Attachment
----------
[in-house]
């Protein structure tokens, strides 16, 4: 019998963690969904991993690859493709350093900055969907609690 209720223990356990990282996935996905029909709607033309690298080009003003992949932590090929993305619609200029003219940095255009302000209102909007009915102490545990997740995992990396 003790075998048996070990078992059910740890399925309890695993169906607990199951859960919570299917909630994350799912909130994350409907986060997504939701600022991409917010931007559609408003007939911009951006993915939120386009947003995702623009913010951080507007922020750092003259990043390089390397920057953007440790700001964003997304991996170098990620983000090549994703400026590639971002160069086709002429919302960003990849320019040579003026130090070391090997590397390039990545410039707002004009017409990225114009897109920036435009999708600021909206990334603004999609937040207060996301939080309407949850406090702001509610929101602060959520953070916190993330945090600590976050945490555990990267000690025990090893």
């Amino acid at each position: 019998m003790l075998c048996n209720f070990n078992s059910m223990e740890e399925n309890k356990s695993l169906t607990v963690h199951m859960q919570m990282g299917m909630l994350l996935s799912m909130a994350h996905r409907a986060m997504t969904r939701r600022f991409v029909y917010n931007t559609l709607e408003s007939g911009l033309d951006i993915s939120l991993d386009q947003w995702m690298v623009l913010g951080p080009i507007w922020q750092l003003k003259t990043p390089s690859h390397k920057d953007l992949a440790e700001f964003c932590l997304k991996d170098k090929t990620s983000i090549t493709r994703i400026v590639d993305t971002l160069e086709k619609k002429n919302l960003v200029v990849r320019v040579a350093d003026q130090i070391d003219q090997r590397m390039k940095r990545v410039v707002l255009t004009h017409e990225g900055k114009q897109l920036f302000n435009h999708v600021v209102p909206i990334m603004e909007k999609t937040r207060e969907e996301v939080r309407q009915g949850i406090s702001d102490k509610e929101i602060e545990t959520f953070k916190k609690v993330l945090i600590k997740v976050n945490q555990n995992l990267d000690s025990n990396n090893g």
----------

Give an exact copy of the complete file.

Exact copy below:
[in-house]
């Protein structure tokens, strides 16, 4: 019998963690969904991993690859493709350093900055969907609690 209720223990356990990282996935996905029909709607033309690298080009003003992949932590090929993305619609200029003219940095255009302000209102909007009915102490545990997740995992990396 003790075998048996070990078992059910740890399925309890695993169906607990199951859960919570299917909630994350799912909130994350409907986060997504939701600022991409917010931007559609408003007939911009951006993915939120386009947003995702623009913010951080507007922020750092003259990043390089390397920057953007440790700001964003997304991996170098990620983000090549994703400026590639971002160069086709002429919302960003990849320019040579003026130090070391090997590397390039990545410039707002004009017409990225114009897109920036435009999708600021909206990334603004999609937040207060996301939080309407949850406090702001509610929101602060959520953070916190993330945090600590976050945490555990990267000690025990090893």
């Amino acid at each position: 019998m003790l075998c048996n209720f070990n078992s059910m223990e740890e399925n309890k356990s695993l169906t607990v963690h199951m859960q919570m990282g299917m909630l994350l996935s799912m909130a994350h996905r409907a986060m997504t969904r939701r600022f991409v029909y917010n931007t559609l709607e408003s007939g911009l033309d951006i993915s939120l991993d386009q947003w995702m690298v623009l913010g951080p080009i507007w922020q750092l003003k003259t990043p390089s690859h390397k920057d953007l992949a440790e700001f964003c932590l997304k991996d170098k090929t990620s983000i090549t493709r994703i400026v590639d993305t971002l160069e086709k619609k002429n919302l960003v200029v990849r320019v040579a350093d003026q130090i070391d003219q090997r590397m390039k940095r990545v410039v707002l255009t004009h017409e990225g900055k114009q897109l920036f302000n435009h999708v600021v209102p909206i990334m603004e909007k999609t937040r207060e969907e996301v939080r309407q009915g949850i406090s702001d102490k509610e929101i602060e545990t959520f953070k916190k609690v993330l945090i600590k997740v976050n945490q555990n995992l990267d000690s025990n990396n090893g």